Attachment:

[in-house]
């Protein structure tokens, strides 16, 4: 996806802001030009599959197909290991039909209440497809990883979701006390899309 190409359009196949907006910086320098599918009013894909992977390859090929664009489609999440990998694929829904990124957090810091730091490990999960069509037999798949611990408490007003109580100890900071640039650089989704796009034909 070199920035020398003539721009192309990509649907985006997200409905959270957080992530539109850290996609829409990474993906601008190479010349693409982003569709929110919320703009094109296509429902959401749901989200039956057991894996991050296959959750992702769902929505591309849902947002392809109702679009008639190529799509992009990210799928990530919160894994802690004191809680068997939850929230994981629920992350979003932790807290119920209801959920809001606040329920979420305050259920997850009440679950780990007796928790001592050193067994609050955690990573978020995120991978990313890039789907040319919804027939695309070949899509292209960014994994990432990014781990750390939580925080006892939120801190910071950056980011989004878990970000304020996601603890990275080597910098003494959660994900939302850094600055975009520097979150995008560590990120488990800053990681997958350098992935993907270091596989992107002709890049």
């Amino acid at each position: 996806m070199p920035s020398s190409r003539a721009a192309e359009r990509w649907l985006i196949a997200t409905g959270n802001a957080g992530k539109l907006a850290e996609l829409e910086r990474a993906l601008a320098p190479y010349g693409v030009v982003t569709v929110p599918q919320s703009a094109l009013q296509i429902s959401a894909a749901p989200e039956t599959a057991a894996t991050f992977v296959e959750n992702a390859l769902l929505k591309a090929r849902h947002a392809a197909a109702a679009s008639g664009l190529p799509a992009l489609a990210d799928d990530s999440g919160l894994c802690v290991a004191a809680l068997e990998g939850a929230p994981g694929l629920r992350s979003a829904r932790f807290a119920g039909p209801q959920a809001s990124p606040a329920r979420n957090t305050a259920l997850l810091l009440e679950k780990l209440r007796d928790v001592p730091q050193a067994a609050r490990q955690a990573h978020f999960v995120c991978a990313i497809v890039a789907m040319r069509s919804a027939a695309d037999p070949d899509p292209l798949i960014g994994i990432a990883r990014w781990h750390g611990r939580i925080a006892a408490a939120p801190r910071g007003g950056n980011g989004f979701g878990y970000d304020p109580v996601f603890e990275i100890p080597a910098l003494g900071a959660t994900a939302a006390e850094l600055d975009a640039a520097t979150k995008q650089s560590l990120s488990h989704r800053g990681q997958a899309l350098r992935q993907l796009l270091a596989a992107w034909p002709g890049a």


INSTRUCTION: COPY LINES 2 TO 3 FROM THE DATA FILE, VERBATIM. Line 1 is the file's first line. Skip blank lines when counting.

């Protein structure tokens, strides 16, 4: 996806802001030009599959197909290991039909209440497809990883979701006390899309 190409359009196949907006910086320098599918009013894909992977390859090929664009489609999440990998694929829904990124957090810091730091490990999960069509037999798949611990408490007003109580100890900071640039650089989704796009034909 070199920035020398003539721009192309990509649907985006997200409905959270957080992530539109850290996609829409990474993906601008190479010349693409982003569709929110919320703009094109296509429902959401749901989200039956057991894996991050296959959750992702769902929505591309849902947002392809109702679009008639190529799509992009990210799928990530919160894994802690004191809680068997939850929230994981629920992350979003932790807290119920209801959920809001606040329920979420305050259920997850009440679950780990007796928790001592050193067994609050955690990573978020995120991978990313890039789907040319919804027939695309070949899509292209960014994994990432990014781990750390939580925080006892939120801190910071950056980011989004878990970000304020996601603890990275080597910098003494959660994900939302850094600055975009520097979150995008560590990120488990800053990681997958350098992935993907270091596989992107002709890049």
């Amino acid at each position: 996806m070199p920035s020398s190409r003539a721009a192309e359009r990509w649907l985006i196949a997200t409905g959270n802001a957080g992530k539109l907006a850290e996609l829409e910086r990474a993906l601008a320098p190479y010349g693409v030009v982003t569709v929110p599918q919320s703009a094109l009013q296509i429902s959401a894909a749901p989200e039956t599959a057991a894996t991050f992977v296959e959750n992702a390859l769902l929505k591309a090929r849902h947002a392809a197909a109702a679009s008639g664009l190529p799509a992009l489609a990210d799928d990530s999440g919160l894994c802690v290991a004191a809680l068997e990998g939850a929230p994981g694929l629920r992350s979003a829904r932790f807290a119920g039909p209801q959920a809001s990124p606040a329920r979420n957090t305050a259920l997850l810091l009440e679950k780990l209440r007796d928790v001592p730091q050193a067994a609050r490990q955690a990573h978020f999960v995120c991978a990313i497809v890039a789907m040319r069509s919804a027939a695309d037999p070949d899509p292209l798949i960014g994994i990432a990883r990014w781990h750390g611990r939580i925080a006892a408490a939120p801190r910071g007003g950056n980011g989004f979701g878990y970000d304020p109580v996601f603890e990275i100890p080597a910098l003494g900071a959660t994900a939302a006390e850094l600055d975009a640039a520097t979150k995008q650089s560590l990120s488990h989704r800053g990681q997958a899309l350098r992935q993907l796009l270091a596989a992107w034909p002709g890049a």